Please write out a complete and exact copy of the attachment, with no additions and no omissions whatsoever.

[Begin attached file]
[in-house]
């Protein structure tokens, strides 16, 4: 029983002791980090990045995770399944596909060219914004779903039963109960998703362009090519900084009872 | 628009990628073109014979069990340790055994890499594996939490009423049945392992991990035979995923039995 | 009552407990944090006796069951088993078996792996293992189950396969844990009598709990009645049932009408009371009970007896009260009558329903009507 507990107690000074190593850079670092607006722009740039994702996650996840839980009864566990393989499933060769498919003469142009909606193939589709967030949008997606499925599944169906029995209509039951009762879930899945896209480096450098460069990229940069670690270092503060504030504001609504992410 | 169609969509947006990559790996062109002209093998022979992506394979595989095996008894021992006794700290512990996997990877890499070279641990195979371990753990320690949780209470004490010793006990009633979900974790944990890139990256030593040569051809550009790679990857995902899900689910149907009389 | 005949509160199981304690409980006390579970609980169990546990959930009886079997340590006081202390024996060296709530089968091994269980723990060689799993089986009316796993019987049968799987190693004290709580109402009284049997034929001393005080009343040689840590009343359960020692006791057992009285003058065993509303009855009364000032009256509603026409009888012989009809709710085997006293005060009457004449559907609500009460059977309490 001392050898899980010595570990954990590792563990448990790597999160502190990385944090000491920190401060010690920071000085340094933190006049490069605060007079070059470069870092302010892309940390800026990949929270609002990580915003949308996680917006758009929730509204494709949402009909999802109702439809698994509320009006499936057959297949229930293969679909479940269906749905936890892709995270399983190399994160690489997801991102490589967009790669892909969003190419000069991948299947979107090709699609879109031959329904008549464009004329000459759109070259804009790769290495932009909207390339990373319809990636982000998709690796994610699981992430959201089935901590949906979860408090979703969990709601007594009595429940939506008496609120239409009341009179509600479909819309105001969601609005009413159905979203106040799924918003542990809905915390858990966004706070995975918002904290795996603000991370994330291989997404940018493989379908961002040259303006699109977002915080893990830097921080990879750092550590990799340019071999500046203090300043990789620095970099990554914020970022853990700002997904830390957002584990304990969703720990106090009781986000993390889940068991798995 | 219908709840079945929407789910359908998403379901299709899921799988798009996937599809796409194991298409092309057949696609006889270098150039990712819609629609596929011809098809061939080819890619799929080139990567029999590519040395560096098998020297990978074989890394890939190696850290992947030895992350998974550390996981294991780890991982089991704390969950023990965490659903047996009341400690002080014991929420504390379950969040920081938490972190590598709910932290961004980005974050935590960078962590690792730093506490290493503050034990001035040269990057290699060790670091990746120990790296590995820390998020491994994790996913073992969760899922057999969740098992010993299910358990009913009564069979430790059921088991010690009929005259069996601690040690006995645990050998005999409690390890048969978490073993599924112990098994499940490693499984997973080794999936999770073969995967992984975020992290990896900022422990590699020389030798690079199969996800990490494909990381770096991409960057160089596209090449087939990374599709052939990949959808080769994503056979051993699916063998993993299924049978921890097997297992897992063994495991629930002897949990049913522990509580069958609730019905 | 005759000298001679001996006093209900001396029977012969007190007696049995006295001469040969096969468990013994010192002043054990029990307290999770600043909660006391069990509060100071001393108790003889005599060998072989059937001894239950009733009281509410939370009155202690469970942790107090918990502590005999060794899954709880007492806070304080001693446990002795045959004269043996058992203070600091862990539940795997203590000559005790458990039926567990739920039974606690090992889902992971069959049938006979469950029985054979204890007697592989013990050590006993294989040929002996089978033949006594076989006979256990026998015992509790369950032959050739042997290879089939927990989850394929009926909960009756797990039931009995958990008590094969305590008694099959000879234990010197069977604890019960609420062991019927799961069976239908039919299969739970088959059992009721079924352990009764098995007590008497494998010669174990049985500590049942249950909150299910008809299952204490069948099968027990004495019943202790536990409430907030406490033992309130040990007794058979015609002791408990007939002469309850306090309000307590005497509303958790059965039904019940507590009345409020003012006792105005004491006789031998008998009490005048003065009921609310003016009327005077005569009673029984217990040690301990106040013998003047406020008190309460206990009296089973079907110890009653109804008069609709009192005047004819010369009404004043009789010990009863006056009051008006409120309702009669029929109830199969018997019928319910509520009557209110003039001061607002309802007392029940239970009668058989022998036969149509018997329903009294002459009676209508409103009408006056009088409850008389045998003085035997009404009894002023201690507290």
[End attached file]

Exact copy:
[in-house]
């Protein structure tokens, strides 16, 4: 029983002791980090990045995770399944596909060219914004779903039963109960998703362009090519900084009872 | 628009990628073109014979069990340790055994890499594996939490009423049945392992991990035979995923039995 | 009552407990944090006796069951088993078996792996293992189950396969844990009598709990009645049932009408009371009970007896009260009558329903009507 507990107690000074190593850079670092607006722009740039994702996650996840839980009864566990393989499933060769498919003469142009909606193939589709967030949008997606499925599944169906029995209509039951009762879930899945896209480096450098460069990229940069670690270092503060504030504001609504992410 | 169609969509947006990559790996062109002209093998022979992506394979595989095996008894021992006794700290512990996997990877890499070279641990195979371990753990320690949780209470004490010793006990009633979900974790944990890139990256030593040569051809550009790679990857995902899900689910149907009389 | 005949509160199981304690409980006390579970609980169990546990959930009886079997340590006081202390024996060296709530089968091994269980723990060689799993089986009316796993019987049968799987190693004290709580109402009284049997034929001393005080009343040689840590009343359960020692006791057992009285003058065993509303009855009364000032009256509603026409009888012989009809709710085997006293005060009457004449559907609500009460059977309490 001392050898899980010595570990954990590792563990448990790597999160502190990385944090000491920190401060010690920071000085340094933190006049490069605060007079070059470069870092302010892309940390800026990949929270609002990580915003949308996680917006758009929730509204494709949402009909999802109702439809698994509320009006499936057959297949229930293969679909479940269906749905936890892709995270399983190399994160690489997801991102490589967009790669892909969003190419000069991948299947979107090709699609879109031959329904008549464009004329000459759109070259804009790769290495932009909207390339990373319809990636982000998709690796994610699981992430959201089935901590949906979860408090979703969990709601007594009595429940939506008496609120239409009341009179509600479909819309105001969601609005009413159905979203106040799924918003542990809905915390858990966004706070995975918002904290795996603000991370994330291989997404940018493989379908961002040259303006699109977002915080893990830097921080990879750092550590990799340019071999500046203090300043990789620095970099990554914020970022853990700002997904830390957002584990304990969703720990106090009781986000993390889940068991798995 | 219908709840079945929407789910359908998403379901299709899921799988798009996937599809796409194991298409092309057949696609006889270098150039990712819609629609596929011809098809061939080819890619799929080139990567029999590519040395560096098998020297990978074989890394890939190696850290992947030895992350998974550390996981294991780890991982089991704390969950023990965490659903047996009341400690002080014991929420504390379950969040920081938490972190590598709910932290961004980005974050935590960078962590690792730093506490290493503050034990001035040269990057290699060790670091990746120990790296590995820390998020491994994790996913073992969760899922057999969740098992010993299910358990009913009564069979430790059921088991010690009929005259069996601690040690006995645990050998005999409690390890048969978490073993599924112990098994499940490693499984997973080794999936999770073969995967992984975020992290990896900022422990590699020389030798690079199969996800990490494909990381770096991409960057160089596209090449087939990374599709052939990949959808080769994503056979051993699916063998993993299924049978921890097997297992897992063994495991629930002897949990049913522990509580069958609730019905 | 005759000298001679001996006093209900001396029977012969007190007696049995006295001469040969096969468990013994010192002043054990029990307290999770600043909660006391069990509060100071001393108790003889005599060998072989059937001894239950009733009281509410939370009155202690469970942790107090918990502590005999060794899954709880007492806070304080001693446990002795045959004269043996058992203070600091862990539940795997203590000559005790458990039926567990739920039974606690090992889902992971069959049938006979469950029985054979204890007697592989013990050590006993294989040929002996089978033949006594076989006979256990026998015992509790369950032959050739042997290879089939927990989850394929009926909960009756797990039931009995958990008590094969305590008694099959000879234990010197069977604890019960609420062991019927799961069976239908039919299969739970088959059992009721079924352990009764098995007590008497494998010669174990049985500590049942249950909150299910008809299952204490069948099968027990004495019943202790536990409430907030406490033992309130040990007794058979015609002791408990007939002469309850306090309000307590005497509303958790059965039904019940507590009345409020003012006792105005004491006789031998008998009490005048003065009921609310003016009327005077005569009673029984217990040690301990106040013998003047406020008190309460206990009296089973079907110890009653109804008069609709009192005047004819010369009404004043009789010990009863006056009051008006409120309702009669029929109830199969018997019928319910509520009557209110003039001061607002309802007392029940239970009668058989022998036969149509018997329903009294002459009676209508409103009408006056009088409850008389045998003085035997009404009894002023201690507290």